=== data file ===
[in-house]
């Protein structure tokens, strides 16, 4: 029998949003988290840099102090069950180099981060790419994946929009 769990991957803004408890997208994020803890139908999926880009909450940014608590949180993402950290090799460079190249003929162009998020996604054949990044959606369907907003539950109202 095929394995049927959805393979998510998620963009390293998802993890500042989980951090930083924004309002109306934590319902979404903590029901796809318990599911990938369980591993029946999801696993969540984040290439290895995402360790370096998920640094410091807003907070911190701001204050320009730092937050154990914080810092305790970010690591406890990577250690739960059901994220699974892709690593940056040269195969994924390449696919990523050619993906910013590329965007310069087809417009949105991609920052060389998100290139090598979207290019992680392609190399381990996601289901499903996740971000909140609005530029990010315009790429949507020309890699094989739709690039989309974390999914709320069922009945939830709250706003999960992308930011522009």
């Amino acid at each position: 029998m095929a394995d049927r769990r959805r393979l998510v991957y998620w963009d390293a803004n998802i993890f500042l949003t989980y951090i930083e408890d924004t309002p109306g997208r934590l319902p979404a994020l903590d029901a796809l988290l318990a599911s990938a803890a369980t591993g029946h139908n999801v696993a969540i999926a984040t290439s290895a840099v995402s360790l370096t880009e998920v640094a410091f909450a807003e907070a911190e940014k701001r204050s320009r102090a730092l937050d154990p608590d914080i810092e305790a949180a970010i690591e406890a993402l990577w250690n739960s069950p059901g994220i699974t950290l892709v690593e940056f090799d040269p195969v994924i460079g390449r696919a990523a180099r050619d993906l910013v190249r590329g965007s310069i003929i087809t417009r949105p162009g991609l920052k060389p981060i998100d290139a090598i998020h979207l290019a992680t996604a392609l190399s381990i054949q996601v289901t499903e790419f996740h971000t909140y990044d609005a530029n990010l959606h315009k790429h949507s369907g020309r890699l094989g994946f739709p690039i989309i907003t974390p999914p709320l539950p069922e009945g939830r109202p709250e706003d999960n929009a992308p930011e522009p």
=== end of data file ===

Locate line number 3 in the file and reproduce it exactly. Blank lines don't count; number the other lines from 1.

């Amino acid at each position: 029998m095929a394995d049927r769990r959805r393979l998510v991957y998620w963009d390293a803004n998802i993890f500042l949003t989980y951090i930083e408890d924004t309002p109306g997208r934590l319902p979404a994020l903590d029901a796809l988290l318990a599911s990938a803890a369980t591993g029946h139908n999801v696993a969540i999926a984040t290439s290895a840099v995402s360790l370096t880009e998920v640094a410091f909450a807003e907070a911190e940014k701001r204050s320009r102090a730092l937050d154990p608590d914080i810092e305790a949180a970010i690591e406890a993402l990577w250690n739960s069950p059901g994220i699974t950290l892709v690593e940056f090799d040269p195969v994924i460079g390449r696919a990523a180099r050619d993906l910013v190249r590329g965007s310069i003929i087809t417009r949105p162009g991609l920052k060389p981060i998100d290139a090598i998020h979207l290019a992680t996604a392609l190399s381990i054949q996601v289901t499903e790419f996740h971000t909140y990044d609005a530029n990010l959606h315009k790429h949507s369907g020309r890699l094989g994946f739709p690039i989309i907003t974390p999914p709320l539950p069922e009945g939830r109202p709250e706003d999960n929009a992308p930011e522009p």